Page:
ELECTRICAL SYSTEMS AND SERVICE
Southern Air’s Residential Team is your one-stop shop when it comes to upgrading and installing new electrical systems for your new HVAC system or full electrical upgrades for your heat pump. And you’ll be getting the same high-quality staff of master certified technicians that you trust with your heating and air.
- Whole-home Generator Installations
- Generator Service and Maintenance
- Electrical Service Upgrades
- Electrical Master Certified
- Factory Trained
- Extended In-house Training
Why Use Surge Protection?
Each home experiences 300-plus potentially damaging electrical surges per year. Home appliances and HVAC equipment, which depend on electronics, are sensitive to these surges. These units are a costly investment for the homeowner, and there typically is no protection.
A surge is a high-amplitude, short-duration electrical fluctuation that can cause harm to electrical, electromechanical, and electronic equipment. Surges are caused by lightning, utility events, and internal events:
Lightning is the most obvious and most sensational type of surge. Lightning can travel up to 1/2 mile from where it strikes. Nothing can prevent a direct strike.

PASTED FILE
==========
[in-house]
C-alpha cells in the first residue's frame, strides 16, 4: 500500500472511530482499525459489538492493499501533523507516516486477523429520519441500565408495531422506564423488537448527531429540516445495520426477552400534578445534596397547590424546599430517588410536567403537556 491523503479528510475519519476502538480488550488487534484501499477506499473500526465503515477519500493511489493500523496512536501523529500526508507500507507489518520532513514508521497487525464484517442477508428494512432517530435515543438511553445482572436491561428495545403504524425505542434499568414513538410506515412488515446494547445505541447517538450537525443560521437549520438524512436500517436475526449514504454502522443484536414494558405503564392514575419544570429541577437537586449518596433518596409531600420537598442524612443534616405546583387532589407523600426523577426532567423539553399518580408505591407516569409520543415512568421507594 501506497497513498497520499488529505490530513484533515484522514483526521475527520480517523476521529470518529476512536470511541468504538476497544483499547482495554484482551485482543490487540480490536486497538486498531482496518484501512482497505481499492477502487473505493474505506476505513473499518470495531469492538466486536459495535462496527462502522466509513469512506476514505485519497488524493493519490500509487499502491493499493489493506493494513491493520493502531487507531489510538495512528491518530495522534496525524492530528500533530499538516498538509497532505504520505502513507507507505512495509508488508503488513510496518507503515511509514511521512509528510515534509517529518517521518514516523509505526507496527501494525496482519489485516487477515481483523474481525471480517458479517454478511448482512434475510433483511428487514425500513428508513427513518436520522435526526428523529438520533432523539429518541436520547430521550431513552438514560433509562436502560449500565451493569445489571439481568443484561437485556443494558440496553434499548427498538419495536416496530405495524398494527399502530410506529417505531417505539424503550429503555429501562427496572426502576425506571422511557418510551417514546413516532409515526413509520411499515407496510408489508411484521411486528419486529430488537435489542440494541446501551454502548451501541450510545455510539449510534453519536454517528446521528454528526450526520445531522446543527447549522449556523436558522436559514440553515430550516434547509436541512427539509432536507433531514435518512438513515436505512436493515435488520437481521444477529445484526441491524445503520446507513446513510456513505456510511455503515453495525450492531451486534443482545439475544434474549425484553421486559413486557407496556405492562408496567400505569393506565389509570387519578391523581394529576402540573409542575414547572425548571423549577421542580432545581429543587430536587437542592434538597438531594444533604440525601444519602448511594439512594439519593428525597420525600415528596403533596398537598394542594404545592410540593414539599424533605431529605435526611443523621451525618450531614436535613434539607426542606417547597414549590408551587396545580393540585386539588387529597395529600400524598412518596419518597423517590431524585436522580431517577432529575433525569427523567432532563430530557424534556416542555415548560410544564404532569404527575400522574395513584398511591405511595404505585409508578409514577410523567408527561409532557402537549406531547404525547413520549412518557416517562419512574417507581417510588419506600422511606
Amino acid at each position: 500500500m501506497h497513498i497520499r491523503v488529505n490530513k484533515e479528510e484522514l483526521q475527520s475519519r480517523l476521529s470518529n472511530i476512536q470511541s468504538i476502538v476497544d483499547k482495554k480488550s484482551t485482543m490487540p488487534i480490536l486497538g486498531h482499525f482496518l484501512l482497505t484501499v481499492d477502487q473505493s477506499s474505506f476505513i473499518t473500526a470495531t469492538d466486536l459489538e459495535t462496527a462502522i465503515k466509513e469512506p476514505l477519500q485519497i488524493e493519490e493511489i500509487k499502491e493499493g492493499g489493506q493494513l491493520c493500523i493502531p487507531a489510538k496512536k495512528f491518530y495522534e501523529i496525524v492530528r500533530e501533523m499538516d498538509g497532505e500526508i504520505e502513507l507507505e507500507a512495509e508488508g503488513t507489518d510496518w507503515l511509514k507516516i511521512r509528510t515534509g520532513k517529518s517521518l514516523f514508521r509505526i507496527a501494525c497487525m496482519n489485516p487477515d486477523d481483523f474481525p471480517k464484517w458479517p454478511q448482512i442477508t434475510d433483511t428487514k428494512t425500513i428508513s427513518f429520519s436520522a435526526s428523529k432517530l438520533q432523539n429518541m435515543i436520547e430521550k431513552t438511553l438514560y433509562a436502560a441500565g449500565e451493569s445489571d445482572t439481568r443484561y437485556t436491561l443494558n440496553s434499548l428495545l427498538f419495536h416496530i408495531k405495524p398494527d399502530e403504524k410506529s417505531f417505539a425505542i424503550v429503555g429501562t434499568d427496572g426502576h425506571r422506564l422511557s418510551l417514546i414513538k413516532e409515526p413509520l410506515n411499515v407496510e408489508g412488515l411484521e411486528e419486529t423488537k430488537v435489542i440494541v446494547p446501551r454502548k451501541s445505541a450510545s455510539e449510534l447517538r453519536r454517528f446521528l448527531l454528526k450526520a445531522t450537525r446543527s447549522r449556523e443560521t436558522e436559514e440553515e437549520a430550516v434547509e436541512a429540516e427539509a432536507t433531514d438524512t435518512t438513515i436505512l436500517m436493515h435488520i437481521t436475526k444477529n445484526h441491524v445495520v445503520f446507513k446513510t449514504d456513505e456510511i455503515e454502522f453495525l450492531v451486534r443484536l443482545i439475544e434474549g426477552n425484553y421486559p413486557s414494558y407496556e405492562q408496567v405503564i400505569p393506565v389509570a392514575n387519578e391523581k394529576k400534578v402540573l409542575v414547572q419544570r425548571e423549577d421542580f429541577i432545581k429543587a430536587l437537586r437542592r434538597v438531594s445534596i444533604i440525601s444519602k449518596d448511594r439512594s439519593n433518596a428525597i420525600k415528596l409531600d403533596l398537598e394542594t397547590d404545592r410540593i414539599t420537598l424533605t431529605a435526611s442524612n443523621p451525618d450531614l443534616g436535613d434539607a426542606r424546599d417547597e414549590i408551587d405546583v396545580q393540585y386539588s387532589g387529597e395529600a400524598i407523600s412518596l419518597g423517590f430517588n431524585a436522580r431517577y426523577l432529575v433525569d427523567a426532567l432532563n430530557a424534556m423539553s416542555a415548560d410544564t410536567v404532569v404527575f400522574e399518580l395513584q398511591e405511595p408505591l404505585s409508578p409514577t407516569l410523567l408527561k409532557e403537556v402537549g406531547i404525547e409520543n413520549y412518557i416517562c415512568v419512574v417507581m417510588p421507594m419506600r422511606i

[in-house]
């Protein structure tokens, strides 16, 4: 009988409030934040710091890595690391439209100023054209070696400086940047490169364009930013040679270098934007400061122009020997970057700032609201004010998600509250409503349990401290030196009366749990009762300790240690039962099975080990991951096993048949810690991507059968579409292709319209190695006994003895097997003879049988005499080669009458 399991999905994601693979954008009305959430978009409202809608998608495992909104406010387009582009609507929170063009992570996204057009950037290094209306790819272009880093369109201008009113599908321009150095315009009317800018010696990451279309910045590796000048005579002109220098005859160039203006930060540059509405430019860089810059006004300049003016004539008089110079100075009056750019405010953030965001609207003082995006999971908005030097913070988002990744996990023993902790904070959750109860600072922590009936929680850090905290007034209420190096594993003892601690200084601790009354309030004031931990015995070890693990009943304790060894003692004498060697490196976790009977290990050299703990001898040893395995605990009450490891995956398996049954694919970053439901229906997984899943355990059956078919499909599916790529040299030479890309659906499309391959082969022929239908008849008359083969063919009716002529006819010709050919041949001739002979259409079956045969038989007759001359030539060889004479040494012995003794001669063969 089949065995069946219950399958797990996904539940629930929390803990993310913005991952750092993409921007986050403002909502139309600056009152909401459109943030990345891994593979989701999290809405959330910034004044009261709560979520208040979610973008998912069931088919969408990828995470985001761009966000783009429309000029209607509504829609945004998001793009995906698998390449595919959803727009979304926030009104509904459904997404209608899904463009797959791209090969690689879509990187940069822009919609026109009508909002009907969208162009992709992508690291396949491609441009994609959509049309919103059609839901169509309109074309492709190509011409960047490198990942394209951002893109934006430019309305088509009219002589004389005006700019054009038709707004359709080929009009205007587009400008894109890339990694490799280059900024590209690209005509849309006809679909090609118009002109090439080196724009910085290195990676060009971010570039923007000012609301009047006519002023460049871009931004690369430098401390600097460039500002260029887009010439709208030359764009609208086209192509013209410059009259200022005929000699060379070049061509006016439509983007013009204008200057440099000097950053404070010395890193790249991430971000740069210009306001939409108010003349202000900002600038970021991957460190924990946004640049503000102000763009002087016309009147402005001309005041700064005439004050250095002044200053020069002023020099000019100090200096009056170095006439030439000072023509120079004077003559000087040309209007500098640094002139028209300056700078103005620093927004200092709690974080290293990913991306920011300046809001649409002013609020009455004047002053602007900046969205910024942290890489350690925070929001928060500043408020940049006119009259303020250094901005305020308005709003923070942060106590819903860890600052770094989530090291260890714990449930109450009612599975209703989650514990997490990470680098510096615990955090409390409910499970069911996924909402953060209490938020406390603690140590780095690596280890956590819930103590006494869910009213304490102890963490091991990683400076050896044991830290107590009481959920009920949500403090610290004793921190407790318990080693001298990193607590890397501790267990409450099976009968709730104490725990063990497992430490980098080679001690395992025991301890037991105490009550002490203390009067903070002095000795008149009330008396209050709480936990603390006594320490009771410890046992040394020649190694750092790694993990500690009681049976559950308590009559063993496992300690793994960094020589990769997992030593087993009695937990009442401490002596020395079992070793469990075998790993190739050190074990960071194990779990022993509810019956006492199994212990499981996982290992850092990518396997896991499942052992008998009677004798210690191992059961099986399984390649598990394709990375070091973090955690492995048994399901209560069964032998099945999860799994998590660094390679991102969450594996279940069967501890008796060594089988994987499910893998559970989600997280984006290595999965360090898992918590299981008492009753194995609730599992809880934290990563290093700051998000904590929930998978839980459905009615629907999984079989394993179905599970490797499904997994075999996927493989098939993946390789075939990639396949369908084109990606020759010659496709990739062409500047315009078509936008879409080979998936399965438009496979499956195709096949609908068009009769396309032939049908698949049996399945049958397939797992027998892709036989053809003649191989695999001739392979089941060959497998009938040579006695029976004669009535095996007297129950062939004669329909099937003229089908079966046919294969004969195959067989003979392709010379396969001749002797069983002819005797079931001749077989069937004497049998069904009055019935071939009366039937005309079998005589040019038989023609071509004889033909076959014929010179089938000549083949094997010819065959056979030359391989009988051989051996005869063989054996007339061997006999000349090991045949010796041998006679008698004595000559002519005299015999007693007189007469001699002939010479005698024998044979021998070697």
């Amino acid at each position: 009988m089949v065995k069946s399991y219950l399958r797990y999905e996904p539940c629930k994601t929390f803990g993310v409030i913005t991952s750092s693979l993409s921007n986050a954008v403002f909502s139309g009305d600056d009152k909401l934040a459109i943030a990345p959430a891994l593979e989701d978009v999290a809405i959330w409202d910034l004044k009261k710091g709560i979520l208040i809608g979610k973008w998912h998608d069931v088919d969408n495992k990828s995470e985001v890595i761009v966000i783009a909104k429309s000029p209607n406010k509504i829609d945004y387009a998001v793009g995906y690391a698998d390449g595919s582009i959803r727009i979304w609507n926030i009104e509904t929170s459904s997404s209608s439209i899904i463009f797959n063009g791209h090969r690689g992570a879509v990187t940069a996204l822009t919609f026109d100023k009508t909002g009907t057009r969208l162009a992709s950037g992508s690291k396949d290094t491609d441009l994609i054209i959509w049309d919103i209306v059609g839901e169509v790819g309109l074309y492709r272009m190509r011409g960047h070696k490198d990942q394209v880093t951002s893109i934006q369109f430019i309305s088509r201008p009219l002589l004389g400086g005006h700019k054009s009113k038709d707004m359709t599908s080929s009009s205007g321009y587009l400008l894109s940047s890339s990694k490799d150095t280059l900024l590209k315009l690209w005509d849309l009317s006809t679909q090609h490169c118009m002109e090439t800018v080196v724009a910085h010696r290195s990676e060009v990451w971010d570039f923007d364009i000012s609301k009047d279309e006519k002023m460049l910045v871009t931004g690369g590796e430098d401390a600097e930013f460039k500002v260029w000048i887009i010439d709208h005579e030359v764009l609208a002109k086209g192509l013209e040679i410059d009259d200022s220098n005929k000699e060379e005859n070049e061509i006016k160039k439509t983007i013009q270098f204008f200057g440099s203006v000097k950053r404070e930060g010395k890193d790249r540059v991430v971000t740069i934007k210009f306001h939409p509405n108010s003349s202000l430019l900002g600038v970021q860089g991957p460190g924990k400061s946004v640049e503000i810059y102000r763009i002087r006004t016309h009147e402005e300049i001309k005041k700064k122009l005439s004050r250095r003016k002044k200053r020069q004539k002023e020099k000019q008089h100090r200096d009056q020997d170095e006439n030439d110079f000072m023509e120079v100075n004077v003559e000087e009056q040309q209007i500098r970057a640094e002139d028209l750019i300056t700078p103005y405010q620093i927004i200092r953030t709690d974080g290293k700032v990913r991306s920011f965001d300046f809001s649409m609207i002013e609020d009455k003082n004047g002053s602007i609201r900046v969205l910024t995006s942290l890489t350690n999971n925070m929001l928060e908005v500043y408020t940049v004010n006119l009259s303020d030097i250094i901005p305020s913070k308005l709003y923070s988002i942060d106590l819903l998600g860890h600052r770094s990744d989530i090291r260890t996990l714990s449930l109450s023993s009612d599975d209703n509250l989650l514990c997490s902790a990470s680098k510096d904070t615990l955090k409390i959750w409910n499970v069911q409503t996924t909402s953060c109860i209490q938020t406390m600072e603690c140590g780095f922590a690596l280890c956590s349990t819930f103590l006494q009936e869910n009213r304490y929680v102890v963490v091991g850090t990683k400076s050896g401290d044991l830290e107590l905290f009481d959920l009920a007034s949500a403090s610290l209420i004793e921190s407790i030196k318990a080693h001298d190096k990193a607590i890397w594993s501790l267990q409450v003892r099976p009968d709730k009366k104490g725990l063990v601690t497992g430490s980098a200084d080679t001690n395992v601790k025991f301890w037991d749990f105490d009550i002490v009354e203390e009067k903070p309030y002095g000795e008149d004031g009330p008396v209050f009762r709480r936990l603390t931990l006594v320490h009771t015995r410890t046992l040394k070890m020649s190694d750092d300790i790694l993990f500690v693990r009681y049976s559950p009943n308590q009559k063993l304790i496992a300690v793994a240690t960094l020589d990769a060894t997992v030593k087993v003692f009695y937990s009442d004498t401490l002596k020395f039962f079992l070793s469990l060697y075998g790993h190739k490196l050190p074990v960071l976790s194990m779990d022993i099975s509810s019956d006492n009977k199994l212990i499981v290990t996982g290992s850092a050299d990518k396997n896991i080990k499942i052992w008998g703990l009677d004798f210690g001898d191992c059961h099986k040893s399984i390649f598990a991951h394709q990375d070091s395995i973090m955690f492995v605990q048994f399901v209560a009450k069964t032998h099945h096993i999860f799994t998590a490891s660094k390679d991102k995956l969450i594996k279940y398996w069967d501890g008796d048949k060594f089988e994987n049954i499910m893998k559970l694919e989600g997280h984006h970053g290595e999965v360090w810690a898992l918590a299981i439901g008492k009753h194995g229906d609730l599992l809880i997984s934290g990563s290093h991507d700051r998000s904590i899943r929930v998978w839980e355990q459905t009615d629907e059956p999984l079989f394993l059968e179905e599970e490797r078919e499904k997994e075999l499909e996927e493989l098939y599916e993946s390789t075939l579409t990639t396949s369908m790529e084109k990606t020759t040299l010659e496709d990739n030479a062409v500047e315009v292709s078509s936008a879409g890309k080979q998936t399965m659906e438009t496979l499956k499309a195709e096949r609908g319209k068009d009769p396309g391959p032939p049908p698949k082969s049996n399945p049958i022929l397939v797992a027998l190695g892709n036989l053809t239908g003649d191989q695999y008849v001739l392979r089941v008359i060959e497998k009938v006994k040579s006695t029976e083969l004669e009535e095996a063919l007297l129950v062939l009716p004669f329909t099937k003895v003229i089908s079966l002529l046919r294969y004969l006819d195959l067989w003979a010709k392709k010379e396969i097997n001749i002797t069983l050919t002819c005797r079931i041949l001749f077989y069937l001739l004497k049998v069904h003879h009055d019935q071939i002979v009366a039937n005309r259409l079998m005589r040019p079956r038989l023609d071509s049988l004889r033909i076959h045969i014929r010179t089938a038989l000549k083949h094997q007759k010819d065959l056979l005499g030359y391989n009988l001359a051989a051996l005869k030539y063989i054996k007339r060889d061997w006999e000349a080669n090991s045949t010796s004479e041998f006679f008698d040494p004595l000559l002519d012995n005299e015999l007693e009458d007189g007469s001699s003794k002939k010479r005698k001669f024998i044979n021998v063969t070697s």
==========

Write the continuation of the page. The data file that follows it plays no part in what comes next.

Utility events consist of crossover of phases, capacitor switching, grid shifting, inductive loads, and open neutrals.
Internal events in the home, however, are the most likely source of a surge. A General Electric (GE) and National Power Labs (NPL) study shows that 65 percent to 80 percent of transient surges are caused internally from:
- Pumps (well or pool)
- A/C condenser motors
- Refrigeration motors
- Dishwasher motors
- Washer/dryer motors
- These events can result in the three D’s of surge problems: degradation (of equipment components), destruction, and downtime.
Surge protectors provide protection against:
- Incoming surges
- Bounce surges from inrush current; and outdoor moisture conduction from local lightning (as noted above, from as much as 1/2 mile away).
A surge protector works by shunting the voltage surge to ground. A good ground is imperative. The National Electrical Code (NEC) maximum resistance at ground is 25 ohms.